Appleby was fascinated by the specimen – it had been recorded at the museum as Lias (Early Jurassic) in age, but he recognised it as having an archaic form, and wondered if it might actually be Late Triassic.  He started his investigations around the end of 1974, contacting members of the original survey team, in an attempt to constrain the age of the specimen, and identify which formation the slab could have come from.  Over the next 4 years, the authorities who had worked in the region told him repeatedly that the Triassic in that area was barren of fossils, and it must have come from the Jurassic Sargelu Formation.  As Appleby prepared his manuscript to submit to the journal Palaeontology in summer of 1979, he sent photographs of some isolated pollens from the block to the Cambridge palynological authority Norman Hughes, asking him if he could determine whereabouts in the Jurassic sequence the specimen could have come from.  He got an unexpected reply.

Hughes queried whether he had received the correct images, as the samples from the ichthyosaur block clearly indicated a Cretaceous (probably pre-Aptian) age. 
Some of the images of the 1979 sampled
palynomorphs that led Norman Hughes
to identify their source as undoubtedly
Early Cretaceous.
This just did not fit with what Appleby was expecting at all.  He had been told by one of the geologists that the Cretaceous beds were some distance away from the locality where the slab was found, and (in somewhat derogatory terms) that the local people simply would not have expended the effort required to transport the slab that far.  Hughes attempted a further sample from the block, but this time could only obtain organic residue.  Appleby appears to have decided that the first sample had in some way become confused, and with Hughes’ second sample proving inconclusive, abandoned further palynological attempts at dating the slab.  Instead, he tried to pursue the age of the slab based on invertebrate fossils in the area….in effect, he was becoming distracted into trying to determine the age of the local geology, rather than the slab containing the ichthyosaur.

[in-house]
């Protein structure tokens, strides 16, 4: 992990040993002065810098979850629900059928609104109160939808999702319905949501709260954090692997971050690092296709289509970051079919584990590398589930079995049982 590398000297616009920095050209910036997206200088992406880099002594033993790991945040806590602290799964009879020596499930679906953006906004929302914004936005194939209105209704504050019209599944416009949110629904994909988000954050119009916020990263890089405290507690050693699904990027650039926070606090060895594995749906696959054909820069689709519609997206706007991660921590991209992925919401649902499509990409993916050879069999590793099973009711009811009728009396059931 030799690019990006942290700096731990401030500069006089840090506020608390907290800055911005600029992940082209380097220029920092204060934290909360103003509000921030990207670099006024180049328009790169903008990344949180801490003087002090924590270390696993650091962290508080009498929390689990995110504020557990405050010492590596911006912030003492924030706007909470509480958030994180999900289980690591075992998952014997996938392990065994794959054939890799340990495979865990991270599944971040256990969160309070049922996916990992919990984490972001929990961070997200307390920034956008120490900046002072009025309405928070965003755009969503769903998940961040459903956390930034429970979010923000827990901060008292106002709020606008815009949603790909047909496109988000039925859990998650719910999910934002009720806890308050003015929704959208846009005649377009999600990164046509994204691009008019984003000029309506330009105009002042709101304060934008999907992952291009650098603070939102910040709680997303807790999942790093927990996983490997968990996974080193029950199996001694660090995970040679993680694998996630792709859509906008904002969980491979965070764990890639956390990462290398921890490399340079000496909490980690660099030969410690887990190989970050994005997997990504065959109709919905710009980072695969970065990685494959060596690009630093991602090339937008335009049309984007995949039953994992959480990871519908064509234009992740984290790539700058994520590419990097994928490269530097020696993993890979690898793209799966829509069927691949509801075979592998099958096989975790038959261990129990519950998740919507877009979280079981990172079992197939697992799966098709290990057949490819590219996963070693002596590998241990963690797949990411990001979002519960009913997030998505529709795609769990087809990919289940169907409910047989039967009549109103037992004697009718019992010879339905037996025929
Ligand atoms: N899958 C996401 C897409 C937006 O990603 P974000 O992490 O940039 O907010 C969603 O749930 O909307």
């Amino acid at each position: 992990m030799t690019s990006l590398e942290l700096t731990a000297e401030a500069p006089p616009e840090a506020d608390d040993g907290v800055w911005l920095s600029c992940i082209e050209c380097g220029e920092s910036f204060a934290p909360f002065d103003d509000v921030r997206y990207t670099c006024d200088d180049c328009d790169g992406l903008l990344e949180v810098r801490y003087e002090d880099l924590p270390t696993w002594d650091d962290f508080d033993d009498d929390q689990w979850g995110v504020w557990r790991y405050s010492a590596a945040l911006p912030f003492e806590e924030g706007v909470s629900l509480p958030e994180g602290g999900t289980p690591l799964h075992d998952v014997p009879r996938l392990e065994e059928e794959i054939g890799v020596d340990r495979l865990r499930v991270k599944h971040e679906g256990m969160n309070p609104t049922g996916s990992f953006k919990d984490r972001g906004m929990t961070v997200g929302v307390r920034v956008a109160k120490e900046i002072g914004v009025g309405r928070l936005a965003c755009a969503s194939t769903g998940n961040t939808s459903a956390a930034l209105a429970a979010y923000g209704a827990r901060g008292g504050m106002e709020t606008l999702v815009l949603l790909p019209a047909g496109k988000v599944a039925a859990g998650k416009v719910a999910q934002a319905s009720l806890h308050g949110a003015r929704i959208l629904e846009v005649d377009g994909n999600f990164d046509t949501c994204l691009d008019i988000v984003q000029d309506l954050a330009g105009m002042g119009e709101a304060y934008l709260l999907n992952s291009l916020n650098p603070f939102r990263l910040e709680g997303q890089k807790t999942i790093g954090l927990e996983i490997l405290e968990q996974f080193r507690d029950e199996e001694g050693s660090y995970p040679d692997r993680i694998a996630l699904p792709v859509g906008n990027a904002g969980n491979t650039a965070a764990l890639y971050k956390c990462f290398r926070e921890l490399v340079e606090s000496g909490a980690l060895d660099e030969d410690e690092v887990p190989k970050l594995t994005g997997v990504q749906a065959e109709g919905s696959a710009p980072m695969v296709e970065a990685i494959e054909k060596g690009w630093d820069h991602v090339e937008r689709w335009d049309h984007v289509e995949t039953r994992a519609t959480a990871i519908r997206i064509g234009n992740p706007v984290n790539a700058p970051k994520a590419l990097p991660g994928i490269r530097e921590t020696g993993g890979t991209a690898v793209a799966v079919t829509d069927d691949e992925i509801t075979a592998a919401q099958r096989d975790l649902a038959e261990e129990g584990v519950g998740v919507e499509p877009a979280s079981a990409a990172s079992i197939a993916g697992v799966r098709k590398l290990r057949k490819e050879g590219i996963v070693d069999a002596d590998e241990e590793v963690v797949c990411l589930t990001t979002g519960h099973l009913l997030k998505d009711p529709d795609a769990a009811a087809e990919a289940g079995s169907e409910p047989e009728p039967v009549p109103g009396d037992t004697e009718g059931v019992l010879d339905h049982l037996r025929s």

Appleby eventually had his paper accepted for Palaeontology in the late eighties – provided he could tick one final box: resolve the age of the specimen.  Busy working on his massive monograph of the ichthyosaurs, he decided to leave the Iraq specimen (which he had planned to call Iraqisaurus kurdistanensis) until his monograph was completed.  Sadly, he died only five days after he had written the last pages, some years later, so never returned to work on the date for the Iraq ichthyosaur.

When I came across this unresolved work in his archives, I determined to try to complete the journey of this publication (and others).  The first thing that I did was take a new sample
The slab NHMUK PV R6682 in July 2007, prior to matrix being
resampled for pollen/spores/dinoflagellates.  White boots for scale.
from the slab (left) – although it first of all yielded the organic residue that Hughes had obtained, further processing by Steve Brindley and James Riding (BGS) yielded a sample whose pollen/spore assemblage perfectly matched Hughes’ assessment over thirty years earlier: Early Cretaceous (specifically, late Hauterivian-Barremian).  At this point, I approached Valentin Fischer (a specialist on Early Cretaceous ichthyosaurs) to join Darren Naish on writing duties.  Fischer was a perfect choice, as he was not only familiar with the development of literature and new specimens over the last twenty years (and the changes to our understanding of ichthyosaur relationships), but he had already seen signs that the end Jurassic extinction had not been quite so rough an experience for ichthyosaurs as had previously been thought.  As such, he was not trapped in the orthodox mindset that only a very few closely-related ichthyosaurs (all members of Ophthalmosauridae – a family Appleby was extremely familiar with) actually made it through to the Cretaceous.  It is conclusively not a member of that family (lacking all derived features), and structures of its scapula and forepaddle clearly show it to be archaic, as recovered time and again from our analyses.  It is – if you like – a fossilised ‘living fossil’: when the coelacanth was recovered off the coast of South Africa in the early twentieth century, it was thought to have been extinct for more than 70 million years.  So finding Malawania almost 70 million years after it was thought to be extinct is a similar surprise.  And just as that one specimen was incontrovertible evidence of the survivial of the coelacanth, so this single specimen is also true of the survival of Malawania’s kind.